Leont’ev’s theory of the hierarchical structure of human activity
An activity, according to activity theory, is an integrated unit of purposeful actions in human social life. People organize their social lives through activities, thereby developing their knowledge, abilities, consciousness’s, and personalities. Through activity, people change themselves as they change their circumstances. Thus, such activity can itself be said to be the “substance” that gives rise to our consciousness (Leont’ev, 1977, p. 202). We do not carry out activities based on our consciousness; rather, we carry out activities, and our consciousness arises on this basis. That is, our shared activities give rise to our shared consciousness.
In this sense, an activity can be said to correspond to the “unit of analysis” given the greatest emphasis as a research methodology' in Vygotsky’s main work Thinking and Speech. According to Vygotsky (1934/1987, pp. 46-47), the method of “partitioning the whole into its units” does not entail “decomposing the whole into its elements,” but rather finding the smallest “unit” that still maintains “all the basic characteristics of the whole.”
For instance, in explaining the characteristics of water, “its molecule and its molecular movements” become the unit of analysis, and in investigating the basic characteristics of life inherent in the living organism, the “living cell” is considered as the unit of analysis (Vygotsky, 1934/1987, p. 46). In Thinking and Speech, Vygotsky states that a “word meaning” (the inner aspect of the word) is the unit of analysis of human consciousness (p. 47). In his view, a “word meaning” is a unit that “possesses the characteristics inherent to the integral phenomenon of verbal thinking and that cannot be further decomposed” (p. 47). On the other hand, the concept of activity, which is our focus here, attempts to capture the basic characteristics of the actual life processes of people that underlie this consciousness, and can be said to be an expanded unit of analysis (see Leont’ev, 1978, p. 50).
As referred to in Chapter 1, Section 3, in activity theory, this concept of activity originates from the notion of “sensuous human activity, practice” proposed by Karl Marx (1976, p. 3) in “Theses on Feuerbach.” This sensuous human activity' involves practical ties of people with the outside world surrounding them and is the basic form by which human beings live (Leont’ev, 1978, p. 12). Activity in this sense, therefore, is indigenously “social”; thus, “[u]nder whatever kind of conditions and forms human activity' takes place, whatever kind of structure it assumes, it must not be considered as isolated from social relations, from the life of society” (p. 51). It develops only “under conditions of cooperation and sharing by people,” which itself is incorporated into “the system of interrelationships with other people” (p. 59).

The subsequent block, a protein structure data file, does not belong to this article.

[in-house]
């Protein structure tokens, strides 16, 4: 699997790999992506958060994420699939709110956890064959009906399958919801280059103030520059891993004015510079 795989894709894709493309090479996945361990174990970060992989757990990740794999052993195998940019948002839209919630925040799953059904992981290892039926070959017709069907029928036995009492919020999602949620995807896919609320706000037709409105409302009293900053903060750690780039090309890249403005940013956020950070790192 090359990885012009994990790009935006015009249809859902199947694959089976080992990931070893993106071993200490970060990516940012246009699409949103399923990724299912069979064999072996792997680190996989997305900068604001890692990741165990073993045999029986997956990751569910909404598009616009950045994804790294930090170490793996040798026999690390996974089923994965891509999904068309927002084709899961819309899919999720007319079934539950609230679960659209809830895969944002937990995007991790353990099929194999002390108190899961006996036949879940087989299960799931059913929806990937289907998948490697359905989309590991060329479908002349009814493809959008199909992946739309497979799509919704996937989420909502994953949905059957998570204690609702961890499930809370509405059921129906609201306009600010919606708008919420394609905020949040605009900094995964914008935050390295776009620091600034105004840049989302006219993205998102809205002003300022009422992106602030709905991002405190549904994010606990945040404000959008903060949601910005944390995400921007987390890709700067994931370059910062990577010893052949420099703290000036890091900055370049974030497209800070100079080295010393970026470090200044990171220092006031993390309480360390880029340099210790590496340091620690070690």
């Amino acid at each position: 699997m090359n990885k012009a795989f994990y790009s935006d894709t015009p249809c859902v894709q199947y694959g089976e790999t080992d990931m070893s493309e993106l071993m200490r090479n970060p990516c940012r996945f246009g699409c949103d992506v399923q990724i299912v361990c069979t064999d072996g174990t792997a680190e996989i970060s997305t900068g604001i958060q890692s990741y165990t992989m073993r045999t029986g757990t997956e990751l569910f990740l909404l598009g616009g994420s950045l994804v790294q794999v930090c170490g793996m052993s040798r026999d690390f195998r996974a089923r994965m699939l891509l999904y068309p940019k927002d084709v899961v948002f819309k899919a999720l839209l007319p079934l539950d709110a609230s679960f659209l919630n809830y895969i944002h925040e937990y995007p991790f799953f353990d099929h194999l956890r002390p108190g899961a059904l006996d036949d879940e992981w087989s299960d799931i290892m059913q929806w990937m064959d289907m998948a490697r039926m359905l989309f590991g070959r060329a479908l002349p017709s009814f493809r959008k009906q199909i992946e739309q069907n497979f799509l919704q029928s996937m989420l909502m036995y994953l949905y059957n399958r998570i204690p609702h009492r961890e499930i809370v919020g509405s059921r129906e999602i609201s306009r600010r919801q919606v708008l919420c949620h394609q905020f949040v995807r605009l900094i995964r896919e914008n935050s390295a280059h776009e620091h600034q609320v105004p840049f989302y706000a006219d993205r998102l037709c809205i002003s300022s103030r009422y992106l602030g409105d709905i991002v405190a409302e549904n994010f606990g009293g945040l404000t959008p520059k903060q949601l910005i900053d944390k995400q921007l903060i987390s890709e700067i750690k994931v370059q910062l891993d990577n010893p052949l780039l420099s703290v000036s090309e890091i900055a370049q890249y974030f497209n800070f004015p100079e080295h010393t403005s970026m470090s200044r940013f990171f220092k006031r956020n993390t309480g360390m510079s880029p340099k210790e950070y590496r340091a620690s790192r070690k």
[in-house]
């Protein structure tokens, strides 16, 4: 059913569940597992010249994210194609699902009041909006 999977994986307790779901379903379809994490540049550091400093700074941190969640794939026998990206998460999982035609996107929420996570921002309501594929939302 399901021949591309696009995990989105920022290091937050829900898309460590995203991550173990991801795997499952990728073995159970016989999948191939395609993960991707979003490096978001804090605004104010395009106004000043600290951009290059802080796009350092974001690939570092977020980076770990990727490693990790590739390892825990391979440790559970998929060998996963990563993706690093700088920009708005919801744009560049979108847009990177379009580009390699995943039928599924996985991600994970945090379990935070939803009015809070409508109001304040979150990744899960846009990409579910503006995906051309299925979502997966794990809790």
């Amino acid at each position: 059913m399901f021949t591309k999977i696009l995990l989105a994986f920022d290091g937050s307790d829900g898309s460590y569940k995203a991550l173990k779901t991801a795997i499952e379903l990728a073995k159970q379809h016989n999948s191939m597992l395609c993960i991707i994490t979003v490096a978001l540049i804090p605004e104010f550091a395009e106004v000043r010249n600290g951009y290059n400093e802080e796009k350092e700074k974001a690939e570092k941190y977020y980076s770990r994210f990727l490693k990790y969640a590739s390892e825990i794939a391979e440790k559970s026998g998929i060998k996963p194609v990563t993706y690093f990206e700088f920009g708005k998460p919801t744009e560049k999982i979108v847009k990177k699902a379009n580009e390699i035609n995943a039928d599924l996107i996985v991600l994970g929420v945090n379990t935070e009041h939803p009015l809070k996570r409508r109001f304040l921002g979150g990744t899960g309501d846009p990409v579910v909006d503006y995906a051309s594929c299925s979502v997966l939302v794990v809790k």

The concept of activity thus theoretically connects, mediates, and bridges over the segregation or gap between the individual and society' or the subject and the object. All actions carried out by a subject (an individual or group) are mediated by historically accumulated social constraints and cultural meanings. The concept of activity constitutes an attempt to understand the agentive, constructive potential of people to create their own lives and futures by working actively upon such environment and social conditions and trying to transform them.
In the 1930s, Leont’ev began to formularize the basic principles of activity theory as a framework for analyzing the development of such social practical
Activity theory as a new framework for educational research 25 activity and to gain a structural understanding of human activity; activity theory, then, was historically developed upon this foundation. Vygotsky built the ideas that became the cornerstone of Leont’ev’s (1978) structural understanding of practical activity as developing historically through the mediation of culture. He states the following:
The idea of analyzing activity as a method of scientific human psychology was proposed ... in the early works of L. S. Vygotskii. The concept of tooled (“instrumental”) operations, the concept of purposes, and later the concept of motive (“motivational sphere of consciousness”) were introduced. Years passed, however, before it was possible to describe, in a first approach, the common structure of human activity and individual consciousness.